A New Hope
It meets in a house. On a Saturday. Its minister can hold his own on a pool table. The church’s Easter Sunday service began with a cooked breakfast.
This Hope in Newton Abbot may not look like a traditional Baptist church. But though in its infancy, this new Devon church plant has experienced an exciting few months, and is reaching both those on the fringes of church life and others without any kind of church background.
It’s a story that takes in the closure of a small Baptist church and the inventive re-allocation of its assets; links with BMS World Mission and a dose of inspiration from Indian church planters; a brave Association and an even braver young couple. It draws inspiration from a pioneering Baptist heritage. Most importantly Jesus is at its centre as those involved seek to model a way of living based on his teaching. This Hope Baptist Church grew out of Newton Abbot Church, which closed in early 2009.
‘Newton Abbot Baptist Church had moved from its old Victorian building to a school hall in the hope of rekindling something,’ explains the Revd Jez Brown, regional minister and team leader South West Baptist Association.
‘But it wasn’t working and I suggested it close, even though there were about 20 members. It was quite a risk.’
The Association, alongside the Baptist Union, sold the building, refurbished the manse and ring fenced the money for a new, pioneering worship community. There were already 14 churches in Newton Abbot ‘so it had to be something different,’ says Jez.
‘We wanted a church from scratch, and our Association trustees were brilliant. The approach was let’s just see what happens.’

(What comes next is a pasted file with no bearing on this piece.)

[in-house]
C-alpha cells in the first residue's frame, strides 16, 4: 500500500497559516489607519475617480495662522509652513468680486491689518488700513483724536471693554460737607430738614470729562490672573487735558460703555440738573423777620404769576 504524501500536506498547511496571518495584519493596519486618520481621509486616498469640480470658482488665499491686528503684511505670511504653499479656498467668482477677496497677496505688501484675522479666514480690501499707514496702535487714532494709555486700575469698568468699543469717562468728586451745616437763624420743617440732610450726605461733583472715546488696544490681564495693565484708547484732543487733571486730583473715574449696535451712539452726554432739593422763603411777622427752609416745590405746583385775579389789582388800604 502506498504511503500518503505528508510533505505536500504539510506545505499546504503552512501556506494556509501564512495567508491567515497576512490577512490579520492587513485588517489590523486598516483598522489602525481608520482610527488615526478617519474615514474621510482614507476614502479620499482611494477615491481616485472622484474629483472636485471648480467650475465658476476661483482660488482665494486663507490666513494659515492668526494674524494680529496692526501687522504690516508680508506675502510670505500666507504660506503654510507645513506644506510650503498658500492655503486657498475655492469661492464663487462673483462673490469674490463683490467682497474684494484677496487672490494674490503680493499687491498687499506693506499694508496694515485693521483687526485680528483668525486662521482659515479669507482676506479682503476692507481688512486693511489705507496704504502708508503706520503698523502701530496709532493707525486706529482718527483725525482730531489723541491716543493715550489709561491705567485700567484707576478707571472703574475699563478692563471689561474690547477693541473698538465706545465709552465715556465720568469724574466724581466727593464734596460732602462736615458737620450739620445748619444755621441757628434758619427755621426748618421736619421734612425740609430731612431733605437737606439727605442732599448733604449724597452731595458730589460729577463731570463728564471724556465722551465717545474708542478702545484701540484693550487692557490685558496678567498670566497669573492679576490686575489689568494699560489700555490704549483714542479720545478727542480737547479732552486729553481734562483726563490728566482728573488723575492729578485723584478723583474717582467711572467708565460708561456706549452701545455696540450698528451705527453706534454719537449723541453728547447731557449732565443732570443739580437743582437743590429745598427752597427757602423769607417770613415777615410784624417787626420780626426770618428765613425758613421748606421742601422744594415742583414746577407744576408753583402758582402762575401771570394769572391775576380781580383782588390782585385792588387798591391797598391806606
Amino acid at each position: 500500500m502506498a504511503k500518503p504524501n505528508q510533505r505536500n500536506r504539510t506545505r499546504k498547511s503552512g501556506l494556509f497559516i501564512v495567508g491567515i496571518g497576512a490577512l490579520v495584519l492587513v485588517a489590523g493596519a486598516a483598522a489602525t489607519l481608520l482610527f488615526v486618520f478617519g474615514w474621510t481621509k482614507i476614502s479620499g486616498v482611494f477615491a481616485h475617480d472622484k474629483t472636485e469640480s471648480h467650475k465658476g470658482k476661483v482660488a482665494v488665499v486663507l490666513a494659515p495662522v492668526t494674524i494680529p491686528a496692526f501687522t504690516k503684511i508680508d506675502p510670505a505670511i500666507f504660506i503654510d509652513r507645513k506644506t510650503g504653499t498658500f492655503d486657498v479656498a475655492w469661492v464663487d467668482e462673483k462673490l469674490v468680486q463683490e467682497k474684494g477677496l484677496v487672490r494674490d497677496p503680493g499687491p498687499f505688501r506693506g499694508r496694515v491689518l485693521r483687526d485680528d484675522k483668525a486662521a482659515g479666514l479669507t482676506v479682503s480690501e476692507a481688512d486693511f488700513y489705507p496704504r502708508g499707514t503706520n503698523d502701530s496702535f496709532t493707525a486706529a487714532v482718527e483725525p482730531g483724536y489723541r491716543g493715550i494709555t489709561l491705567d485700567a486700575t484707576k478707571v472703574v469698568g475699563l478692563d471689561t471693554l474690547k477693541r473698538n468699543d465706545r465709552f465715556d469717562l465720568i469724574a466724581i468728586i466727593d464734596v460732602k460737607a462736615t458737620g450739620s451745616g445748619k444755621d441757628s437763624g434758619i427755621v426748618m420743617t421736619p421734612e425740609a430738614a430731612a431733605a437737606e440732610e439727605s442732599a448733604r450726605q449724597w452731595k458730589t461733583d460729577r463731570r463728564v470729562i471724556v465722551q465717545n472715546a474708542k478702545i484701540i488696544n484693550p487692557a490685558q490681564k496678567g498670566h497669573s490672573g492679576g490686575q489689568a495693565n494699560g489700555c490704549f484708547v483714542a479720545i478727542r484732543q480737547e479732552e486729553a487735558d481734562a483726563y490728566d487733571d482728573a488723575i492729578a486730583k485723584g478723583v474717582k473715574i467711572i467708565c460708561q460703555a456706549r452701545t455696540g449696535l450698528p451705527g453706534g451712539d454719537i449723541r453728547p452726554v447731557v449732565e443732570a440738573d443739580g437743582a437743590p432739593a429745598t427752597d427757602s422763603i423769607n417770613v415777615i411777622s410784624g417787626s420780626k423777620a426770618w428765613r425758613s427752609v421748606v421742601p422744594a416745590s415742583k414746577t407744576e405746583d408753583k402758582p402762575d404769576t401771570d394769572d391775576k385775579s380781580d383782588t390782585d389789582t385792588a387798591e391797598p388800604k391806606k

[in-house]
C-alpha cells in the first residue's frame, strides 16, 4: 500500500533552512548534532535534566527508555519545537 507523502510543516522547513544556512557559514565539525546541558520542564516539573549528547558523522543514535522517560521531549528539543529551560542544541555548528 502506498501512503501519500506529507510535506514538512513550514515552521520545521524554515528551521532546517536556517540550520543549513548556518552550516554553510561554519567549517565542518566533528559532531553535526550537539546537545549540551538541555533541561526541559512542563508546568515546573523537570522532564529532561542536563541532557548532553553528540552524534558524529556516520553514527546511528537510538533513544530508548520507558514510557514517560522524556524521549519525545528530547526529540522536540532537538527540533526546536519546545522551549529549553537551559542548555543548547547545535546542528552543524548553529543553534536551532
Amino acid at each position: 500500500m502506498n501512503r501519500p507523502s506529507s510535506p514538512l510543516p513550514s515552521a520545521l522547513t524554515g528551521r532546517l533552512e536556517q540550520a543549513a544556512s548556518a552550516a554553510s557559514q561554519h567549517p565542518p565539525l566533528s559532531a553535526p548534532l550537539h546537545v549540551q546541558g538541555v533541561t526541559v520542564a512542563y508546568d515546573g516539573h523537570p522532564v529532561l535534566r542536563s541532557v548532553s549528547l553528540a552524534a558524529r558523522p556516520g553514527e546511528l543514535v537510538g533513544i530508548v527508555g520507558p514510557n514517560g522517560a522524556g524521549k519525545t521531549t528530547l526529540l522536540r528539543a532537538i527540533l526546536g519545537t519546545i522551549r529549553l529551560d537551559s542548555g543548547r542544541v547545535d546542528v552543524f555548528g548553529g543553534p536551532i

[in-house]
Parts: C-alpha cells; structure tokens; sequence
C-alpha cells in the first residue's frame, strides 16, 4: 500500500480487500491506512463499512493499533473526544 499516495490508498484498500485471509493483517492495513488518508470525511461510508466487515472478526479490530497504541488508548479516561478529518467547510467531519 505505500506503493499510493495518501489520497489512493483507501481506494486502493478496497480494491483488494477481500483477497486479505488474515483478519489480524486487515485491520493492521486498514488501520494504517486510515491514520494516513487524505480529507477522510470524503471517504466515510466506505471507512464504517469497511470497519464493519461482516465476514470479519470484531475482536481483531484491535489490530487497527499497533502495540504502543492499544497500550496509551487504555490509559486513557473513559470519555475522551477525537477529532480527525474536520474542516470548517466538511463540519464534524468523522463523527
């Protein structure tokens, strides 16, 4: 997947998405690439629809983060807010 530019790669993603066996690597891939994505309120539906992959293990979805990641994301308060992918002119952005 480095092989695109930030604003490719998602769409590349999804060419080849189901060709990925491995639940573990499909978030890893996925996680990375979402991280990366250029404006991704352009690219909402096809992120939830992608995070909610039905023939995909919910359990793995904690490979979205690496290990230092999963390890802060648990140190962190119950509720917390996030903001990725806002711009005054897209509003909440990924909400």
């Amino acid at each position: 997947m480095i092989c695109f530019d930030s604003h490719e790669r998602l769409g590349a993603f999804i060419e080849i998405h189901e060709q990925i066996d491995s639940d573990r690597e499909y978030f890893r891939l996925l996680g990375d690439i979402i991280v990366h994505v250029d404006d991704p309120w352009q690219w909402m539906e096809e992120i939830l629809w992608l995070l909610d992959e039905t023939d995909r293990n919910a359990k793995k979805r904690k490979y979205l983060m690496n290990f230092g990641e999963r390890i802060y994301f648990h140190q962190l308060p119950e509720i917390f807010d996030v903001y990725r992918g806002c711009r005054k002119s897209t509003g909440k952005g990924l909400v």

Around this time Joe Haward from Mersea Island in Essex, an eighth generation oyster fisherman, had completed his degree from Spurgeon’s College and been ordained.
As part of his ministerial training he had visited India with BMS World Mission in 2009.
He saw lots of indigenous planting - evangelists taking the gospel directly to isolated communities in flexible and appropriate ways. The resulting churches would meet where they could, whether that be under a tree or in a home. One day he saw 11 people baptised in a pool where people in the village would bathe or do their washing. ‘The gospel was being displayed quite openly. It wasn’t being hidden away,’ said Joe.
‘It planted a seed in me about church planting in the UK. Obviously it wouldn’t be exactly the same. But could it look similar?’ He was contacted by a friend about the position in Newton Abbot, which had recently been advertised by the SWBA. Joe was interested and wrote a paper about incarnational church planting.
Joe and wife Sarah were duly invited for an interview in January 2010. There had been some interesting proposals, but the couple were clearly the most impressive applicants. ‘They just blew us away,’ says Jez.
‘Joe had clearly done his homework, and had already worked out who he would align with, despite living a long way away in Essex.’ Joe, Sarah and their daughter Grace moved in August 2010. Sarah was pregnant with their second child.
They didn’t actually know anybody in Newton Abbot, let alone know what the church would look like. ‘It was quite a risk,’ says Joe. ‘We were moving from a place where we knew everyone, to where we didn’t know anyone. It was a big thing for us. It made us realise we had to get to know people. We were on our own in a sense.’
The first few months were spent praying, listening to God, and building relationships in the town. Joe, 30, took to the streets, prayer walking, trying to meet people in pubs, cafes and other voluntary groups.